Byron Donalds picks up a single vote for House Speaker

He wasn't running, but Texas Republican Chip Roy voted for him anyway.

He wasn’t running, but U.S. Rep. Byron Donalds managed to receive one vote for Speaker of the House.

U.S. Rep. Kevin McCarthy, the Republican leader in the last Congress, fell short of a majority on the first ballot for House Speaker. That doesn’t end his chances, but means Congress must hold a second vote on Speaker for the first time in roughly a century.

Republicans hold 222 seats in the House to Democrats’ 212. There is also one vacancy following the death of a Democratic member. McCarthy won 202 votes on the first ballot, while U.S. Rep. Hakeem Jeffries, the Democrats’ nominee for Speaker, won 212 votes.

The bulk of other votes went to U.S. Rep. Andy Biggs, an Arizona Republican and the choice of some members of the House Freedom Caucus. Biggs landed 10 votes, including one from U.S. Rep. Matt Gaetz, a Fort Walton Beach Republican and McCarthy critic.

A number of other votes went to U.S. Rep. Jim Jordan, an Ohio Republican who voted for McCarthy. U.S. Rep.-elect Anna Paulina Luna, a St. Petersburg Republican, cast her support for Jordan even though he was not formally nominated.

All other Republicans representing Florida in the House supported McCarthy, including Donalds. Democrats all supported Jeffries.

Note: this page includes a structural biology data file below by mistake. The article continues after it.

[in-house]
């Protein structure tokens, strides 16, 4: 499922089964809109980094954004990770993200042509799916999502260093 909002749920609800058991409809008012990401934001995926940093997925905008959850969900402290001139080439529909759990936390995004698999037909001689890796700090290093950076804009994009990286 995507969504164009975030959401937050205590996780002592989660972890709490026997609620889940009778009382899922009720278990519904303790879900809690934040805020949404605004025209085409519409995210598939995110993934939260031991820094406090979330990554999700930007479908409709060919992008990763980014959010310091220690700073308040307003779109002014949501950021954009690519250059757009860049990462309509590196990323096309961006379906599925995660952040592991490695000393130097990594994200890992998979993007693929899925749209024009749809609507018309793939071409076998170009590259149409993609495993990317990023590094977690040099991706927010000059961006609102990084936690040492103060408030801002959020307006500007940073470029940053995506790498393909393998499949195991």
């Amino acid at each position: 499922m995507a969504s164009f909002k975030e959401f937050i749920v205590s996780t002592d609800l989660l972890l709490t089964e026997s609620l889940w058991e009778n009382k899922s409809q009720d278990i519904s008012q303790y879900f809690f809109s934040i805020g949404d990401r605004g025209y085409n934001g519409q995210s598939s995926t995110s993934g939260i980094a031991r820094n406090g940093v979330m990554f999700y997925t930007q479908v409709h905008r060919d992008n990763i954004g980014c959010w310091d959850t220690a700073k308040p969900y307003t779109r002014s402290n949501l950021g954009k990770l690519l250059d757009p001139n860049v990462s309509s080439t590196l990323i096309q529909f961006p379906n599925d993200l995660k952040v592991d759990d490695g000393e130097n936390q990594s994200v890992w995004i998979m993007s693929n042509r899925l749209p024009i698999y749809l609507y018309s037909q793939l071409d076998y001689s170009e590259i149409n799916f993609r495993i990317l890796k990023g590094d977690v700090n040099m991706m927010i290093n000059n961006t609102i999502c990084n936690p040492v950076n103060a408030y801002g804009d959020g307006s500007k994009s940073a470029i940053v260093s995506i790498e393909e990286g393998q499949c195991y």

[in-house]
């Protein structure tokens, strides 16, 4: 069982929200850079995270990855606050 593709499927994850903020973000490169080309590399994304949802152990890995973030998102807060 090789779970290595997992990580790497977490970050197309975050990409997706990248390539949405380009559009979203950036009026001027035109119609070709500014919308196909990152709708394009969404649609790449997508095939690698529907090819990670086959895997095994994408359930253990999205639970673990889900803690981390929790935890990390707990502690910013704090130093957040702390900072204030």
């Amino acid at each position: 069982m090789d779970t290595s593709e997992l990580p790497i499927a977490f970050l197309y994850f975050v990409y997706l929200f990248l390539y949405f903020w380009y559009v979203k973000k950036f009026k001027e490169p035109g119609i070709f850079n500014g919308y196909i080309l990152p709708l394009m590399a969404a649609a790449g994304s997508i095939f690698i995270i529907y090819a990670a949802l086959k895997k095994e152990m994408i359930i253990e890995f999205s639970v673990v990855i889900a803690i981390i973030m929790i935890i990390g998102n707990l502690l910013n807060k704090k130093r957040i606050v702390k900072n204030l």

But U.S. Rep. Chip Roy, a Texas Republican who also has been critical of McCarthy, broke his own way and cast a vote for Donalds.

Roy offered no reason publicly for why he cast his vote for Donalds, and members appeared to be going immediately toward a second ballot without a break. The Texas Republican did signal earlier he would not support McCarthy.

“The status quo must change,” he tweeted before the floor session.

Donalds, a Naples Republican, supported McCarthy. But notably, he spoke to press ahead of the session and suggested his own vote is not unwavering.

“For my colleagues who want to have an open process, that is a great thing for the republic,” he told the press.

When asked if he would consider supporting someone besides McCarthy on a second ballot, he replied, “Yeah, I can get there.”

Jacob Ogles

Jacob Ogles has covered politics in Florida since 2000 for regional outlets including SRQ Magazine in Sarasota, The News-Press in Fort Myers and The Daily Commercial in Leesburg. His work has appeared nationally in The Advocate, Wired and other publications. Events like SRQ’s Where The Votes Are workshops made Ogles one of Southwest Florida’s most respected political analysts, and outlets like WWSB ABC 7 and WSRQ Sarasota have featured his insights. He can be reached at [email protected].


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